## Gift Problem- Modeling Rational Functions - Section 3: Modeling Inverses of a Rational Function

*Gift Problem- Modeling Rational Functions*

*Gift Problem- Modeling Rational Functions*

# Modeling Rational Functions

Lesson 2 of 15

## Objective: Students will be able model and graph rational functions.

#### Warm up and Homework Review

*10 min*

I include **Warm ups** with a **Rubric** as part of my daily routine. My goal is to allow students to work on **Math Practice 3** each day. Grouping students into homogeneous pairs provides an opportunity for appropriately differentiated math conversations. The Video Narrative explains this lesson’s Warm Up- Modeling Rational Functions which asks students to describe a situation where the domain of a function is not all real numbers.

I also use this time to correct and record the previous day's Homework.

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#### Modeling Rational Functions

*23 min*

The goal of this lesson is to introduce students to the graphs and equations of rational functions by modeling real life situations (**Math Practice 4**).** **We begin with a problem on splitting the bill at a restaurant. Through this scenario, the students get an opportunity to investigate the domain, range, intercepts (or lack of intercepts) and asymptotes (**Math Practice 2**). This is run as a guided investigation. I pose a question to the students, have them discuss it with their partner, and then we discuss it as a class. Please read the amazing article on running effective classroom discussions.

The scenario then changes twice, once using a vertical translation and then a horizontal translation. The students compare the features of these graphs to the features of the original graph (**Math Practice 7**).

Please see the PowerPoint for detailed presentation notes.

#### Resources

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The next scenario involves splitting the cost of a Gift. We look at the inverse of this problem in addition to the general features introduced in the last scenario. This one is particularly interesting because the function and its inverse are equivalent. Referring the functions back to how they represent the scenario makes this activity richer.

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#### Exit Ticket

*2 min*

I use an exit ticket each day as a quick formative assessment to judge the success of the lesson.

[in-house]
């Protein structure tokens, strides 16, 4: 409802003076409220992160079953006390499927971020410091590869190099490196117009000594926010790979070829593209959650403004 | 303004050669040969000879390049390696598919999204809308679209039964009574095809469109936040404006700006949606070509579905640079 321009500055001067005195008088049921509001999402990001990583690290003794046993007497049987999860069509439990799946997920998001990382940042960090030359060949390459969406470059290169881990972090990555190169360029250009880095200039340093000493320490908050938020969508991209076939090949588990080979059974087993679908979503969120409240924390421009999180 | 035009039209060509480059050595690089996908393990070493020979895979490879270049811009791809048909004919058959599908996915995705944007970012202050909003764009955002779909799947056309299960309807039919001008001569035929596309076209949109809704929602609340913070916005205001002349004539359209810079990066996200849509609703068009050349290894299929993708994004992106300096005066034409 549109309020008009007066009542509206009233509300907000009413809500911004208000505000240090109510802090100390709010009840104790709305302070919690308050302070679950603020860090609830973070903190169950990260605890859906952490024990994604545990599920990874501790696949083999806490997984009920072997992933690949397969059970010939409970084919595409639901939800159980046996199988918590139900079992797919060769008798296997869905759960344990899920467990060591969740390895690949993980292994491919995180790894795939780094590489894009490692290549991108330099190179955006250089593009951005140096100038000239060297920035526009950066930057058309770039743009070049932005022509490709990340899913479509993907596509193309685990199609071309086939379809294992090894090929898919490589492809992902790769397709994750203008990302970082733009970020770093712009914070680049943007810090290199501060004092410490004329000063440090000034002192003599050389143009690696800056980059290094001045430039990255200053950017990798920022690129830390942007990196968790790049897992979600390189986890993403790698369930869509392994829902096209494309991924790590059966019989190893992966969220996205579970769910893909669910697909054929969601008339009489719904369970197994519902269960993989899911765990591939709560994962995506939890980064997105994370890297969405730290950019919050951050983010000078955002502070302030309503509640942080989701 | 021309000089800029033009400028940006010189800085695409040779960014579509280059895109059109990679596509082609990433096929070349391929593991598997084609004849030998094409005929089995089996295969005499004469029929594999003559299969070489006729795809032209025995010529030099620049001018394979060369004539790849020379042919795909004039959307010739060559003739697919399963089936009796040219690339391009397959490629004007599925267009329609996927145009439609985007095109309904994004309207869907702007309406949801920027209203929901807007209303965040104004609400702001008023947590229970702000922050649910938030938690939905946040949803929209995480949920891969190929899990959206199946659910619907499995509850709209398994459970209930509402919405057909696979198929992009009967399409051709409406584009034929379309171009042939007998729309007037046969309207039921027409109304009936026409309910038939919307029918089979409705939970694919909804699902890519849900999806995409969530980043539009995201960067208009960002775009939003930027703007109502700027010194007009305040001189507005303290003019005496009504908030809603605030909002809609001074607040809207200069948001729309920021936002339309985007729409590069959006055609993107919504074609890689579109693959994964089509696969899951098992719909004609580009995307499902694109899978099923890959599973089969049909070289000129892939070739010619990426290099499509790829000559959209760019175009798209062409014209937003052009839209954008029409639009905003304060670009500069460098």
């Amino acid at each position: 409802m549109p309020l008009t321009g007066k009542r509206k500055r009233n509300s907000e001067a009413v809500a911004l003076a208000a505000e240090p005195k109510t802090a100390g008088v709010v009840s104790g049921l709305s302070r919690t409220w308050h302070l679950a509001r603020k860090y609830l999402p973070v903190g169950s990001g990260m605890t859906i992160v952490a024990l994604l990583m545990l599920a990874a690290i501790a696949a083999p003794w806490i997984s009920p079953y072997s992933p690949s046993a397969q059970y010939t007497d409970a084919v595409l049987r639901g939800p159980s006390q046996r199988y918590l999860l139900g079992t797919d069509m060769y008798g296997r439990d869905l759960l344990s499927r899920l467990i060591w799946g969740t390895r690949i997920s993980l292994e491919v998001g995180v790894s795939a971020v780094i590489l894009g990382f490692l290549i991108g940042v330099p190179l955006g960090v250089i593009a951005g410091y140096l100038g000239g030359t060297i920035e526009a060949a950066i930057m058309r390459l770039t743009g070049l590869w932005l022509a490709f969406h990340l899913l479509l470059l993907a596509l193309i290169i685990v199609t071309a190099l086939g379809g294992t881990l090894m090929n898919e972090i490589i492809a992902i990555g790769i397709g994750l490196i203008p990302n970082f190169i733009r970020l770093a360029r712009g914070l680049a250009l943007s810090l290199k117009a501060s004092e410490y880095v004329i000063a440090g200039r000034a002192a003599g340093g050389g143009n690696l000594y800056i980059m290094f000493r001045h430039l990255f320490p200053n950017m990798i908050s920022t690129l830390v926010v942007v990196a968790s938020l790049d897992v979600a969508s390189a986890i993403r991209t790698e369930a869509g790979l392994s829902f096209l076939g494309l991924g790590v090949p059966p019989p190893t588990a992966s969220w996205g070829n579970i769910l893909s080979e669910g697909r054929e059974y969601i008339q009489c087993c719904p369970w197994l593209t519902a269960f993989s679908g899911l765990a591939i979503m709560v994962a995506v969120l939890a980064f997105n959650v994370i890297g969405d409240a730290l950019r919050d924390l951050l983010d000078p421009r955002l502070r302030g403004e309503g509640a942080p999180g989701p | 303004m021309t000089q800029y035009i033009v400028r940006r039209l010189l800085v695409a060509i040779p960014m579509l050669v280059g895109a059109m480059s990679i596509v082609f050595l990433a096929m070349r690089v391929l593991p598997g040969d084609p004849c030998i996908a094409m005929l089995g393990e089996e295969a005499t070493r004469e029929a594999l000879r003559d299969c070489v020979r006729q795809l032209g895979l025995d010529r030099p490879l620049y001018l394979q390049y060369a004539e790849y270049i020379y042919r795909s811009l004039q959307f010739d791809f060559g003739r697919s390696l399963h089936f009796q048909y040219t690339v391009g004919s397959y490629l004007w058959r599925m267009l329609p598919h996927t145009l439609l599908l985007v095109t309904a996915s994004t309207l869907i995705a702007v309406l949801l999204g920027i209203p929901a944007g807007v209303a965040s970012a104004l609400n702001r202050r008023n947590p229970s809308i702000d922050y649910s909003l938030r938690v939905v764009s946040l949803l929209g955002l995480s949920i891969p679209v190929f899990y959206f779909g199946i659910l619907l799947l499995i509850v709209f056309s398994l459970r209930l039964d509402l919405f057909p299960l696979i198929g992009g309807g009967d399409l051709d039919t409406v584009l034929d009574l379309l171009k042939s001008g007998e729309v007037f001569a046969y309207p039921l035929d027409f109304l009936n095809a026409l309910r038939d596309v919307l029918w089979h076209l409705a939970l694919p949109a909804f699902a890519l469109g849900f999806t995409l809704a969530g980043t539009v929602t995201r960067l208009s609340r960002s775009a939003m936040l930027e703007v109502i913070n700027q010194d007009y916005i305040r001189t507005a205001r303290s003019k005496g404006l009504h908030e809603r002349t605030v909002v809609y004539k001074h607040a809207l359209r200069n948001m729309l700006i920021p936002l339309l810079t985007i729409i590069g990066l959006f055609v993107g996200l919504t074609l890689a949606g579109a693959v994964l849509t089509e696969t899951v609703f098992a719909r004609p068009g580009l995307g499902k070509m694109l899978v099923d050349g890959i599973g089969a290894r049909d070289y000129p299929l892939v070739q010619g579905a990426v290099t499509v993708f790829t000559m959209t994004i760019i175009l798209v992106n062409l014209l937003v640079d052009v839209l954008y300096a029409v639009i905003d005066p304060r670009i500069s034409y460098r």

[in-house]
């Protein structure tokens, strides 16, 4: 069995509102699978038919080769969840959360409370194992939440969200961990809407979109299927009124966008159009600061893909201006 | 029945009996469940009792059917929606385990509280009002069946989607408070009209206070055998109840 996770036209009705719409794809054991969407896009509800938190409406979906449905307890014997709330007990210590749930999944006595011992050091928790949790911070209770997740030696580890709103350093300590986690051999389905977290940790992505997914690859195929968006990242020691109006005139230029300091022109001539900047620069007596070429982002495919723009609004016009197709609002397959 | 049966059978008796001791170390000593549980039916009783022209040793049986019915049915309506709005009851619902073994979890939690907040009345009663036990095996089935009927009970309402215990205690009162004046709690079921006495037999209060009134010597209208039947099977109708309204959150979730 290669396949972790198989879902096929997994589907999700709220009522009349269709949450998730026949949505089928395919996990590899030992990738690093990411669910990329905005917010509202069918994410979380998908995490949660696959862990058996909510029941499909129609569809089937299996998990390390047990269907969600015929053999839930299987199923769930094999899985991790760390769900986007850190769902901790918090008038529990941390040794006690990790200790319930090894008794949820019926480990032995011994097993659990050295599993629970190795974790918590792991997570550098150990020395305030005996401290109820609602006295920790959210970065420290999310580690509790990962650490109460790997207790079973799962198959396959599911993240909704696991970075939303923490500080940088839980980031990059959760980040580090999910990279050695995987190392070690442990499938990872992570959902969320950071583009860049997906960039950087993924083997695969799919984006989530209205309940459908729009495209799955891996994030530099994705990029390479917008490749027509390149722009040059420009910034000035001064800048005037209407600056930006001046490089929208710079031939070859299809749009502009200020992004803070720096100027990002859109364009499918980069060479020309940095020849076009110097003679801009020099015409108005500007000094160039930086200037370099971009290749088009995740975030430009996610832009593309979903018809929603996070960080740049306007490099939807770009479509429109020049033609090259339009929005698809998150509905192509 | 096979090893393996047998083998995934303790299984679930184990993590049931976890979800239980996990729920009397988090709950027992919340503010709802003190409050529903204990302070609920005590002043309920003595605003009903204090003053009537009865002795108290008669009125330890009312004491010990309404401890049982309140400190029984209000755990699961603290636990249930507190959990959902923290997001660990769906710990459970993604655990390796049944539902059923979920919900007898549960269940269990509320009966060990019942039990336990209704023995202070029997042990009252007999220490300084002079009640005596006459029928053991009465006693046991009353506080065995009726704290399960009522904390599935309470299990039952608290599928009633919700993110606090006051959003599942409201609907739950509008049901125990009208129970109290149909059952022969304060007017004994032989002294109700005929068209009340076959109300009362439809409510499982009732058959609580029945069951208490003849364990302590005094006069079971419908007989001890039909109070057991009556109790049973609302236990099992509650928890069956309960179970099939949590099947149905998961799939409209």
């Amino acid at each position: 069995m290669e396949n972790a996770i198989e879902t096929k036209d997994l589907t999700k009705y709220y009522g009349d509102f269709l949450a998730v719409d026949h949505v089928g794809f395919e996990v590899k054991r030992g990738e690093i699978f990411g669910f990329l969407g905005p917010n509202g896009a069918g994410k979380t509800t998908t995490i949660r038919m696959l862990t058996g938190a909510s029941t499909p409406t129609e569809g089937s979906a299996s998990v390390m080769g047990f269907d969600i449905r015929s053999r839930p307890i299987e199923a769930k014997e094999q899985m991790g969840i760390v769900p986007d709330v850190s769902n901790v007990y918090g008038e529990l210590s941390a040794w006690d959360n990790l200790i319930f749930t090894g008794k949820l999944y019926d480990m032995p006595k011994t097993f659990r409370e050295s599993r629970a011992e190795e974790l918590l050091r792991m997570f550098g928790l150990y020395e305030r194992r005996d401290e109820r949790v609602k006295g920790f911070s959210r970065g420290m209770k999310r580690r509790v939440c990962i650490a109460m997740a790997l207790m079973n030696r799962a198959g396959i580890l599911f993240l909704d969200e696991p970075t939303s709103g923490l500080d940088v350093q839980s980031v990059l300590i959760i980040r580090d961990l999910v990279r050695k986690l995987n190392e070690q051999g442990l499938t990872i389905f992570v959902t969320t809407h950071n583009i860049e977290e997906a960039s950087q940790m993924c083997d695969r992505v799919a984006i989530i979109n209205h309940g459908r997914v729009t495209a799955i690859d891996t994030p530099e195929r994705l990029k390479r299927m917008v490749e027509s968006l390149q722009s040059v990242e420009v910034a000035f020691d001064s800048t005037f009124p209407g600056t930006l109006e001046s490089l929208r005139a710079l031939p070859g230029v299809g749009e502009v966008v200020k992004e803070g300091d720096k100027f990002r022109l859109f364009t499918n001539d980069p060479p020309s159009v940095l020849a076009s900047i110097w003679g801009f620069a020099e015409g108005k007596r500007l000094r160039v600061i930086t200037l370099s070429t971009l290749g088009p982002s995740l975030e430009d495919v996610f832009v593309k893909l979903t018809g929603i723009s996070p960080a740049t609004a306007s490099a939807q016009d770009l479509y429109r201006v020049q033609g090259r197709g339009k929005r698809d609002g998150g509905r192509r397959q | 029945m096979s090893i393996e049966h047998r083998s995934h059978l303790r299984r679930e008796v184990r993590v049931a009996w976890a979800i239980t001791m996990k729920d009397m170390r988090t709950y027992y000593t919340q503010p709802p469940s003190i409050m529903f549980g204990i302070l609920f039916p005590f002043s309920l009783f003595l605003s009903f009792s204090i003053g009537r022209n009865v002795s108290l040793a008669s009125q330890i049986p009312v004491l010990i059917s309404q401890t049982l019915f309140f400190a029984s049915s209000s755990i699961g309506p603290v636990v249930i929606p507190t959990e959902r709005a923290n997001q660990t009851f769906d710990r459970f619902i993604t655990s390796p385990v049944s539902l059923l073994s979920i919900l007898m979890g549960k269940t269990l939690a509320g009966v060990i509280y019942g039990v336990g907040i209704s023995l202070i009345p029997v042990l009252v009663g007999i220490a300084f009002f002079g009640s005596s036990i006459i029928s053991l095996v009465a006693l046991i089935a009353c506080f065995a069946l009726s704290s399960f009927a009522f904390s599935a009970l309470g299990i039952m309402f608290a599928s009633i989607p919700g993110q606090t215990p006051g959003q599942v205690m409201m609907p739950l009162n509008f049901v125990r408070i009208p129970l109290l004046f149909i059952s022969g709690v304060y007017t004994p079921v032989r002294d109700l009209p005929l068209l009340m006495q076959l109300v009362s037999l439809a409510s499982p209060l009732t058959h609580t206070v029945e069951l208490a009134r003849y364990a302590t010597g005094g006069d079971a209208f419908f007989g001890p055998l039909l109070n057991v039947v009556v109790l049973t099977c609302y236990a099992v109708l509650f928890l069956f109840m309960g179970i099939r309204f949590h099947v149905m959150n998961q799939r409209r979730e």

Today's Exit Ticket asks students to list three things that they learned from the day’s lesson.

#### Resources

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This assignment presents the students with a new rational function scenario, asks them to model it, and then use the model to gain information about the scenario (**Math Practice 4**). The goal is to give students practice with modeling outside of the classroom environment.

#### Resources

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- UNIT 1: Modeling with Expressions and Equations
- UNIT 2: Modeling with Functions
- UNIT 3: Polynomials
- UNIT 4: Complex Numbers and Quadratic Equations
- UNIT 5: Radical Functions and Equations
- UNIT 6: Polynomial Functions
- UNIT 7: Rational Functions
- UNIT 8: Exponential and Logarithmic Functions
- UNIT 9: Trigonometric Functions
- UNIT 10: Modeling Data with Statistics and Probability
- UNIT 11: Semester 1 Review
- UNIT 12: Semester 2 Review

- LESSON 1: Quotients of Monomials
- LESSON 2: Modeling Rational Functions
- LESSON 3: Transformations of Rational Functions
- LESSON 4: Properties of Rational Functions Investigation Day 1 of 2
- LESSON 5: Properties of Rational Functions Investigation Day 2 of 2
- LESSON 6: Rational Functions Quiz
- LESSON 7: Modeling and Simplifying Rational Expressions
- LESSON 8: Multiplying and Dividing Rational Expressions
- LESSON 9: Adding and Subtraction Rational Expressions
- LESSON 10: Complex Rational Expressions
- LESSON 11: Equations with Rational Coefficients
- LESSON 12: Rational Equations
- LESSON 13: Rational Functions Review Day 1
- LESSON 14: Rational Function Review Day 2
- LESSON 15: Rational Functions Test